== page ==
Colombian carrier Avianca has become the first of three major Latin American airlines to complete court-overseen financial restructuring and emerge from Chapter 11 bankruptcy proceedings.

The Bogota-based carrier says on 1 December that it successfully reached agreements with its creditors, pulled in $1.7 billion in fresh capital and obtained approval for its reorganisation plan.

“This is an important day for Avianca and all of our stakeholders,” says chief financial officer Rohit Philip. “We are pleased to be emerging successfully from this process [and] look forward to continuing to execute on our new business vision and capitalising on the recovery in travel demand.”


Source: Avianca

Avianca emerges from Chapter 11 bankruptcy protection proceedings

The bankruptcy court for the Southern District of New York approved Avianca’s reorganisation plan on 2 November, which cleared the way for the airline to complete the required steps to emerge from the process.

The company had sought creditor protection in May 2020, just weeks after the novel coronavirus brought the global air transport industry to the brink of disaster. 

The Colombian carrier was the first of three airlines in the region – the others being Santiago-headquartered LATAM Airlines Group and Mexico City-based Aeromexico – to seek protection in the Chapter 11 process.

“We look forward to the company’s future success as we continue building upon Avianca’s rich history across Latin America and internationally,” says chief executive Adrian Neuhauser. “I am confident that we are well-positioned to be a highly competitive and successful carrier.”

As part of the restructuring, the airline and its subsidiaries have been consolidated into Avianca Group International Limited, a new holding company domiciled in the United Kingdom. Avianca’s former parent was domiciled in Panama.

The carrier says it expects to “nearly double its network” in the next three years, expanding to 200 routes. It plans to build a point-to-point network that will appeal to cost-sensitive travellers looking for direct flights and convenience. In October, Neuhauser told FlightGlobal the airline was operating about 100 routes, the “vast majority” of which already did not touch the Colombian capital.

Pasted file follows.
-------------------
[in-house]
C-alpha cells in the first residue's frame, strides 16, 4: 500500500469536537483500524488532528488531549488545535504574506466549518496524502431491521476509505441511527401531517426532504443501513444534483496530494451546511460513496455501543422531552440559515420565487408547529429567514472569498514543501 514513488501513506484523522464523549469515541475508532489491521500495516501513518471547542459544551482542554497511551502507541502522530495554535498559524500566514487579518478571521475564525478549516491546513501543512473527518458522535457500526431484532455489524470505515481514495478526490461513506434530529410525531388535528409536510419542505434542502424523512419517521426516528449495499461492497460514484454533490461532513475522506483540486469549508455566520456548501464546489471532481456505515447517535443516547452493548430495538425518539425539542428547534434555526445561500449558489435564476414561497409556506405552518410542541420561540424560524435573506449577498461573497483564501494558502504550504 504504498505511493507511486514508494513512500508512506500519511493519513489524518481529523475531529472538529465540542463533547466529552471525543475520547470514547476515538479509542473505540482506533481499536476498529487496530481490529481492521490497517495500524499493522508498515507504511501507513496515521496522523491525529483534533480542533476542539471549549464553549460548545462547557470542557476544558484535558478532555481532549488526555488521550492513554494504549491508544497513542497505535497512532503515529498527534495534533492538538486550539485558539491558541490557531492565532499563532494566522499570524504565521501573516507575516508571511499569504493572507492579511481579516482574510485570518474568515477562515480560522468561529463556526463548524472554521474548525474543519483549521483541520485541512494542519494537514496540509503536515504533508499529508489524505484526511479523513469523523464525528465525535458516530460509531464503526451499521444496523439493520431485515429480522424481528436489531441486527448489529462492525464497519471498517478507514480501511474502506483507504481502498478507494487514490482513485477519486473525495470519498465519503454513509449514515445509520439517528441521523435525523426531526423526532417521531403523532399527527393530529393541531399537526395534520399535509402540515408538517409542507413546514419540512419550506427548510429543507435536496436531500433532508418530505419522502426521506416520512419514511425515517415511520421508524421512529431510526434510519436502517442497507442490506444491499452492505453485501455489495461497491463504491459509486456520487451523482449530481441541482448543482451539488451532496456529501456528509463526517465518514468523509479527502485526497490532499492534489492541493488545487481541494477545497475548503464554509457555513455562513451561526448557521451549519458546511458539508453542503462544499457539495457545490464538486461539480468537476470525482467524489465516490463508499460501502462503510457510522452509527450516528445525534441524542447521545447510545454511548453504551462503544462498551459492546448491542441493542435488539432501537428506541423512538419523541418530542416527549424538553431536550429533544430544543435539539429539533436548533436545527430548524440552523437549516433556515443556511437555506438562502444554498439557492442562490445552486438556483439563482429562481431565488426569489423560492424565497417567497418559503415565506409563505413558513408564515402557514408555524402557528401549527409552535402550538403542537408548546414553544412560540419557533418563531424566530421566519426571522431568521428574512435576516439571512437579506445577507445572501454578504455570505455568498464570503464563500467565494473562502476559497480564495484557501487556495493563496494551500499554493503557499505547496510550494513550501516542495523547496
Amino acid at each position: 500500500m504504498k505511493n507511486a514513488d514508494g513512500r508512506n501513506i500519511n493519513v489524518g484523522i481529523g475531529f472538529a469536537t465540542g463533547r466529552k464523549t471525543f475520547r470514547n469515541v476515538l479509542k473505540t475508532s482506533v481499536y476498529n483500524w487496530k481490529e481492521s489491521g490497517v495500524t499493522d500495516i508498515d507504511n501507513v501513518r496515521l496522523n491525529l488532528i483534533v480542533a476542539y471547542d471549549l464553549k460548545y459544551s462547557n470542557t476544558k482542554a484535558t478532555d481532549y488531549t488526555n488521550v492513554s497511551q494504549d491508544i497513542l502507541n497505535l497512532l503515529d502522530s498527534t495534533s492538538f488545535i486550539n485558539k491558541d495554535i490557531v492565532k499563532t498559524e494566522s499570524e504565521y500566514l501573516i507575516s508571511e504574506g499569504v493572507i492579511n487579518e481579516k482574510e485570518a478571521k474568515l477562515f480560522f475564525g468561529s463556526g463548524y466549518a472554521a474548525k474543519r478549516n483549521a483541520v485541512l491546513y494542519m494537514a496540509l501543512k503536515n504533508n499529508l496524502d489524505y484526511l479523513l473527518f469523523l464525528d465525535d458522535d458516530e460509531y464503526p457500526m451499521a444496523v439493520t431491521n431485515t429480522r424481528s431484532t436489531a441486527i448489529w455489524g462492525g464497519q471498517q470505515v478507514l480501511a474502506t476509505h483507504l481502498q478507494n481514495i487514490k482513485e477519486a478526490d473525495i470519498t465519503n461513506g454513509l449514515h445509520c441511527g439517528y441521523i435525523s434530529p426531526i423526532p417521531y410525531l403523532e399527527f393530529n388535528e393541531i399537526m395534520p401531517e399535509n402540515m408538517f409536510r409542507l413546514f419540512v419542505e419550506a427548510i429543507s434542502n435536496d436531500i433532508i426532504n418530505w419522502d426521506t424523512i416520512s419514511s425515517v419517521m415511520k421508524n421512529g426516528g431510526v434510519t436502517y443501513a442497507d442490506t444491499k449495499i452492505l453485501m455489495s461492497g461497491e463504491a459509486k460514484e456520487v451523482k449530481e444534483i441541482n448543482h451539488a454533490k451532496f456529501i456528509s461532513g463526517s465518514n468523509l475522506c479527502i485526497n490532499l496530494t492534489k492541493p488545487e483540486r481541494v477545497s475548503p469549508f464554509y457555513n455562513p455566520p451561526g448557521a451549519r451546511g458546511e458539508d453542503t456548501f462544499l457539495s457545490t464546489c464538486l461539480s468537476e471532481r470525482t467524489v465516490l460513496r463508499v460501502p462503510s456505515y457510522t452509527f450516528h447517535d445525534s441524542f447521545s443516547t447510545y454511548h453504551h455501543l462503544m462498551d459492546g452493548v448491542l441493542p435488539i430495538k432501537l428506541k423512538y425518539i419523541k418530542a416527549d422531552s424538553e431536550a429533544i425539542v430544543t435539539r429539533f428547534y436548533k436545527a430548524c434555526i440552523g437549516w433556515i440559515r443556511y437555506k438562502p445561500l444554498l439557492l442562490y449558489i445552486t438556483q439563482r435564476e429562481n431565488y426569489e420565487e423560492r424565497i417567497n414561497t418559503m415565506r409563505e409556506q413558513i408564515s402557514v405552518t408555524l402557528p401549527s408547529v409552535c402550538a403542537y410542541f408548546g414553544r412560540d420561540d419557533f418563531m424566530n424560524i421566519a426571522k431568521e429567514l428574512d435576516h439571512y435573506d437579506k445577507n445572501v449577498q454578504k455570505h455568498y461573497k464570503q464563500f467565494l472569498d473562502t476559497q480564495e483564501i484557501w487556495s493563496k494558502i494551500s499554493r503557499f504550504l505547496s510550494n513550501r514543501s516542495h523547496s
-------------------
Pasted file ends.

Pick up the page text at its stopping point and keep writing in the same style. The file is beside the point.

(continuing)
The airline will have more than 130 aircraft by the end of 2025, and will invest more than $200 million redesigning its cabins, the company says. 

Currently, the carrier has 101 aircraft, with 75 of those in service and 26 in storage, according to Cirium fleets data.

Avianca has committed to streamlining its widebody fleet to just one type: Boeing 787-8 Dreamliners. That means the airline’s six Airbus A330-200s, four of which are operating, with the other two in storage, will be exiting the fleet. Avianca has six Rolls-Royce Trent 1000-powered 787-8s in service and seven in storage. 

The company says its cargo division is a “strategic business” and has “great growth potential” under the new strategy. It also plans to invest in its online customer service and digital channels.

“While we are on the right path to recovery, we must remain cautious with the progress of the pandemic that has not yet ended and must stay focused on executing our new business plan,” says Avianca chairman Roberto Kriete.

Aeromexico and LATAM are both awaiting US court approval of reorganisation plans they submitted in the past weeks.